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Moray Council spends further £450k on hiring ANOTHER vessel to dredge Buckie harbour

The local authority has now spent up to £750,000 in the last year on vessels to do the job of its own dredger Selkie.

Barge with two excavators on it in Buckie harbour.
Diggers are working from a barge in Buckie harbour. Image: David Mackay/DC Thomson

Moray Council has commissioned a second dredging project totalling up to £450,000 to maintain Buckie harbour – despite having its own vessel based in the port.

The latest hire comes just months after £300,000 was spent on bringing in a Danish-registered boat late last year.

The value of the latest project has been unknown for months and was agreed during private talks last month.

The Press and Journal asked the value of the project at the time but the council did not disclose it due to “commercial sensitivities”. The figure can now be revealed after it was published in council minutes.

Selkie moored at Buckie harbour.
Selkie has been unable to dredge Buckie harbour to the required depth. Image: Jason Hedges/DC Thomson

Meanwhile, Moray Council’s own dredger, Selkie, had a downturn in 2023/24 with just 62 working days – compared to 94 and 77 in the previous two years.

Now the second external hire has been made within months to ensure the authority is fulfilling its commercial contract obligations with renewables firm Ocean Winds.

Why external dredgers are needed at Buckie harbour

Moray Council has been forced to hire external dredgers at Buckie harbour due to Selkie being unable to meet the needs of Ocean Winds.

The renewables firm has chosen the port to be its onshore base for its Moray West wind farm, which is about 13 miles off the coast.

Upgrade works from the company are currently underway on one of the piers with pontoons already installed to accommodate its own specialist vessels.

Papers published by Moray Council say the latest project aims to bring the depth of the harbour channel and basin two to 3.2 metres.

Pontoons at Buckie harbour.
Extra dredging is needed to fulfil the needs of Ocean Winds, who have carried out improvements to one of the Buckie harbour piers. Image: David Mackay/DC Thomson

Reports filed in May last year detailed the depth as 2.5 metres, which was only increased to 2.7 metres following the “extensive” external dredging project last year.

Minutes published this week have revealed the decision for the additional dredging was taken under the authority of the chief executive, before then being backed by councillors.

Devon-based Keynvor Morlift are carrying out the last works with specialist excavators working from a large barge with rock being dumped into a smaller barge.

Rock on barge at Buckie harbour.
Rock is being removed from Buckie harbour. Image: David Mackay/DC Thomson

The contractors were hired after rocks prevented the basin reaching the target depth last year.

A Moray Council spokeswoman said: “Specialist vessels are being brought in to undertake planned rock cutting in basin two to a depth of three metres.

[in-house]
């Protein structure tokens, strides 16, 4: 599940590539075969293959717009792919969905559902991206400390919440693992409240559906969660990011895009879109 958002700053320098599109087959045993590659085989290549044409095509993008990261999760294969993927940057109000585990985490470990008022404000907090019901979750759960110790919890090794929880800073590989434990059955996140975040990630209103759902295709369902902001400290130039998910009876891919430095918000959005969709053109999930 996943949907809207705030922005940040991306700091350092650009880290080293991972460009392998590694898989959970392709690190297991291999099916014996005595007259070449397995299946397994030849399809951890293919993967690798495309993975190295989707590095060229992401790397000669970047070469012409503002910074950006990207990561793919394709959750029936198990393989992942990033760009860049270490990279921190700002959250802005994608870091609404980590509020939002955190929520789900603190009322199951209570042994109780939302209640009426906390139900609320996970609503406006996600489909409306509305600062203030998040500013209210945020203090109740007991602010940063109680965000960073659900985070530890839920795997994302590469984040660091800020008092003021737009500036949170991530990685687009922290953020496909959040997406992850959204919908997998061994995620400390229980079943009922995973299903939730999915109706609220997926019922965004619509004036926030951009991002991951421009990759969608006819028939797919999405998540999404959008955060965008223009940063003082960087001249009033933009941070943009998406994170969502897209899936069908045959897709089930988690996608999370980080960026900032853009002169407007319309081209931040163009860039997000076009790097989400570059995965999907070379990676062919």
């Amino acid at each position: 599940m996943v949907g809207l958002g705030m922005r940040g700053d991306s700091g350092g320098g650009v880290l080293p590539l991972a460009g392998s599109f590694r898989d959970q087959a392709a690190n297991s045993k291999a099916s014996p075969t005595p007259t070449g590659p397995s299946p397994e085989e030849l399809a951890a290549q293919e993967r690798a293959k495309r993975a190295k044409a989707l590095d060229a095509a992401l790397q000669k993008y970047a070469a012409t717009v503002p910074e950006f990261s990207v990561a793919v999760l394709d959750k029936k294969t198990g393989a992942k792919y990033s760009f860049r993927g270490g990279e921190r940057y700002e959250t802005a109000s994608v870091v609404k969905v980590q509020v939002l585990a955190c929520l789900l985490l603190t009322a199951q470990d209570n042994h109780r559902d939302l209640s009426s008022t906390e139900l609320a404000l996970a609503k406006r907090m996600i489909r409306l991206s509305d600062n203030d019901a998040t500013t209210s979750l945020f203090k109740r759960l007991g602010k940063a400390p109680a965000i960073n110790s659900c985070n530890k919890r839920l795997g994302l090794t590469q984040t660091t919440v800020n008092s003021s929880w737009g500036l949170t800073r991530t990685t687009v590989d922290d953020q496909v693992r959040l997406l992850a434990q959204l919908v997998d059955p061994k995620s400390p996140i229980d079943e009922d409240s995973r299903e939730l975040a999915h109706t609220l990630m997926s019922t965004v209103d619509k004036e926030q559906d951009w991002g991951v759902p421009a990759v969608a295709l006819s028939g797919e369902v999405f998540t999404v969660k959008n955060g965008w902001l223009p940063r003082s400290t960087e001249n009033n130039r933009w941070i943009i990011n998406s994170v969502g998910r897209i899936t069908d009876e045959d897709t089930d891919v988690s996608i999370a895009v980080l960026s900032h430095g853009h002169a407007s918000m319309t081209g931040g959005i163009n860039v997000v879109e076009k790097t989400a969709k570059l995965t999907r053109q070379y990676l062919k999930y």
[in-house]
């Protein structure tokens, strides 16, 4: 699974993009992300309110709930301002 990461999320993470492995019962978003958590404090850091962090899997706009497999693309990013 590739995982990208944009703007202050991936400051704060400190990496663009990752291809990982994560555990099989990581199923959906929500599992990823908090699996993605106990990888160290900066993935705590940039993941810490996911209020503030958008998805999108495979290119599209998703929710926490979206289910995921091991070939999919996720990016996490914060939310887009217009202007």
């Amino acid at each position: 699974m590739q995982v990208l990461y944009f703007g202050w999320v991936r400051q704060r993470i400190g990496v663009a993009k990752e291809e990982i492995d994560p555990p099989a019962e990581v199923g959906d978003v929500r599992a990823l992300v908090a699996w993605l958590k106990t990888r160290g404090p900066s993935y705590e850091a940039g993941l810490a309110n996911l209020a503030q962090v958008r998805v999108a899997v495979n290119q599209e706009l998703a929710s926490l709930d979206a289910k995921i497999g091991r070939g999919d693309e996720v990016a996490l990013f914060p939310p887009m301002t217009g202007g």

“The planned works, which form part of the wider project to realise the Moray West offshore windfarm with Ocean Winds, have been communicated with mariners and stakeholders and that engagement will continue throughout, keeping them informed on timescales, which are subject to weather conditions.”

How is Selkie doing?

Selkie continues to carry out dredging duties at Buckie harbour and elsewhere, but concerns continue about its productivity.

Last month Buckie councillor Sonya Warren and Heldon and Laich councillor John Cowe, who represents Burghead, both raised doubts about its output.

Figures published by Moray Council revealed the vessel removed 8,472 tonnes of silt in 2023/24, with 7,092 at Buckie and 1,380 at Burghead.

Boats at Buckie harbour on a calm day with blue sky.
Buckie harbour will remain the priority for Selkie. Image: Jason Hedges/DC Thomson

The total is a reduction from the 12,880 removed in 2022/23 and the lower than any of the previous three years.

Moray Council says the reduction is due to the Selkie doing “targeted” dredging in a specific area of Buckie harbour.

However, the 62 days worked in 2023/34 is also lower than the 94 in 2022/23 and 77 in 2021/22.

A staffing review and recruitment process is currently underway to maximise the periods Selkie can operate.

Will dredging by done at any other harbours?

The latest Moray Council report about Selkie stressed dredging at Buckie harbour and Burghead would remain the priority for the vessel.

However, works are planned at Hopeman, Portknockie and Findochty this year.

  • Portknockie: Moray Council says “no specific need” for dredging is required. However, maintenance works will continue and entrance channel and pontoons will be monitored.
  • Hopeman: Land-based solutions being developed to be run alongside Selkie. Inner-basin and channel to both be included.
  • Findochty: Dredging required at entrance channel and middle jetty.